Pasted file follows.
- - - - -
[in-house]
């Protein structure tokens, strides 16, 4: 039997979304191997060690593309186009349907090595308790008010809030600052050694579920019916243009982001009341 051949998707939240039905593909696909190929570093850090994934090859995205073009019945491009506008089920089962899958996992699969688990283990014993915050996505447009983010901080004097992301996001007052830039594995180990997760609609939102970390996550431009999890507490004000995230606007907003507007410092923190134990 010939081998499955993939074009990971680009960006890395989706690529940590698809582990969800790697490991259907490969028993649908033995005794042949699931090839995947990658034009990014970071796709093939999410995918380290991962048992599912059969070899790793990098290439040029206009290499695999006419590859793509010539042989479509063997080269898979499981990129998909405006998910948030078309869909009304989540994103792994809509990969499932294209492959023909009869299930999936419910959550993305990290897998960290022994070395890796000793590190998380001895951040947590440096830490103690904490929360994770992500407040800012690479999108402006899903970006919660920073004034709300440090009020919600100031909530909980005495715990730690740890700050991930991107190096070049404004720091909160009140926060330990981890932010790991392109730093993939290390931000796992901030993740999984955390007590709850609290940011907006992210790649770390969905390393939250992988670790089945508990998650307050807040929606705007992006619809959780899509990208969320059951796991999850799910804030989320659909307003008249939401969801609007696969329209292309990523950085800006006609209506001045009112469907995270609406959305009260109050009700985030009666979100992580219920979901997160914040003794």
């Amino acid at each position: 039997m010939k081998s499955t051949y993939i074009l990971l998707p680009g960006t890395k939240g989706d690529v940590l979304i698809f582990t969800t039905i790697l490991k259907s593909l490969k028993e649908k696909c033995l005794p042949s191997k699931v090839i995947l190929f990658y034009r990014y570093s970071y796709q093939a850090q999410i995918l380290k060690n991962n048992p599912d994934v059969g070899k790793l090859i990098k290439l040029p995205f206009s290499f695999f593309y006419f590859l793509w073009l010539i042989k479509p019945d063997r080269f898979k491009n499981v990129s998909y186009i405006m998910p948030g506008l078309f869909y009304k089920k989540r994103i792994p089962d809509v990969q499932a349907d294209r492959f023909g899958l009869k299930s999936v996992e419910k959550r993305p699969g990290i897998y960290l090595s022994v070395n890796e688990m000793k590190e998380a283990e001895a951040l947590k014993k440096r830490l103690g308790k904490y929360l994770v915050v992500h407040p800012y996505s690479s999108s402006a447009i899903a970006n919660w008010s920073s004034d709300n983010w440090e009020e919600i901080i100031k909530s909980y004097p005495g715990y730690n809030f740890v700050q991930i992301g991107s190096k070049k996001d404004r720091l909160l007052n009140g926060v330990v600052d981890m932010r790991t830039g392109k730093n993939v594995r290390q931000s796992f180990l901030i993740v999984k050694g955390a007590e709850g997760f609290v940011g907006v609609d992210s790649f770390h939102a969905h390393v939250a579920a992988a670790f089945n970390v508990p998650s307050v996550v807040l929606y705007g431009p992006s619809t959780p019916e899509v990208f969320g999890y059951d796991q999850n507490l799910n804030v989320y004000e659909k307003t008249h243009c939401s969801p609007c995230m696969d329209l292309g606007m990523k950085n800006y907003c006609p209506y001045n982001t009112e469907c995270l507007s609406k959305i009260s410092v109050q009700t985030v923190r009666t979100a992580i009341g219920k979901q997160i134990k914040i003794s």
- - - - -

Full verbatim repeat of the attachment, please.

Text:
[in-house]
């Protein structure tokens, strides 16, 4: 039997979304191997060690593309186009349907090595308790008010809030600052050694579920019916243009982001009341 051949998707939240039905593909696909190929570093850090994934090859995205073009019945491009506008089920089962899958996992699969688990283990014993915050996505447009983010901080004097992301996001007052830039594995180990997760609609939102970390996550431009999890507490004000995230606007907003507007410092923190134990 010939081998499955993939074009990971680009960006890395989706690529940590698809582990969800790697490991259907490969028993649908033995005794042949699931090839995947990658034009990014970071796709093939999410995918380290991962048992599912059969070899790793990098290439040029206009290499695999006419590859793509010539042989479509063997080269898979499981990129998909405006998910948030078309869909009304989540994103792994809509990969499932294209492959023909009869299930999936419910959550993305990290897998960290022994070395890796000793590190998380001895951040947590440096830490103690904490929360994770992500407040800012690479999108402006899903970006919660920073004034709300440090009020919600100031909530909980005495715990730690740890700050991930991107190096070049404004720091909160009140926060330990981890932010790991392109730093993939290390931000796992901030993740999984955390007590709850609290940011907006992210790649770390969905390393939250992988670790089945508990998650307050807040929606705007992006619809959780899509990208969320059951796991999850799910804030989320659909307003008249939401969801609007696969329209292309990523950085800006006609209506001045009112469907995270609406959305009260109050009700985030009666979100992580219920979901997160914040003794």
């Amino acid at each position: 039997m010939k081998s499955t051949y993939i074009l990971l998707p680009g960006t890395k939240g989706d690529v940590l979304i698809f582990t969800t039905i790697l490991k259907s593909l490969k028993e649908k696909c033995l005794p042949s191997k699931v090839i995947l190929f990658y034009r990014y570093s970071y796709q093939a850090q999410i995918l380290k060690n991962n048992p599912d994934v059969g070899k790793l090859i990098k290439l040029p995205f206009s290499f695999f593309y006419f590859l793509w073009l010539i042989k479509p019945d063997r080269f898979k491009n499981v990129s998909y186009i405006m998910p948030g506008l078309f869909y009304k089920k989540r994103i792994p089962d809509v990969q499932a349907d294209r492959f023909g899958l009869k299930s999936v996992e419910k959550r993305p699969g990290i897998y960290l090595s022994v070395n890796e688990m000793k590190e998380a283990e001895a951040l947590k014993k440096r830490l103690g308790k904490y929360l994770v915050v992500h407040p800012y996505s690479s999108s402006a447009i899903a970006n919660w008010s920073s004034d709300n983010w440090e009020e919600i901080i100031k909530s909980y004097p005495g715990y730690n809030f740890v700050q991930i992301g991107s190096k070049k996001d404004r720091l909160l007052n009140g926060v330990v600052d981890m932010r790991t830039g392109k730093n993939v594995r290390q931000s796992f180990l901030i993740v999984k050694g955390a007590e709850g997760f609290v940011g907006v609609d992210s790649f770390h939102a969905h390393v939250a579920a992988a670790f089945n970390v508990p998650s307050v996550v807040l929606y705007g431009p992006s619809t959780p019916e899509v990208f969320g999890y059951d796991q999850n507490l799910n804030v989320y004000e659909k307003t008249h243009c939401s969801p609007c995230m696969d329209l292309g606007m990523k950085n800006y907003c006609p209506y001045n982001t009112e469907c995270l507007s609406k959305i009260s410092v109050q009700t985030v923190r009666t979100a992580i009341g219920k979901q997160i134990k914040i003794s």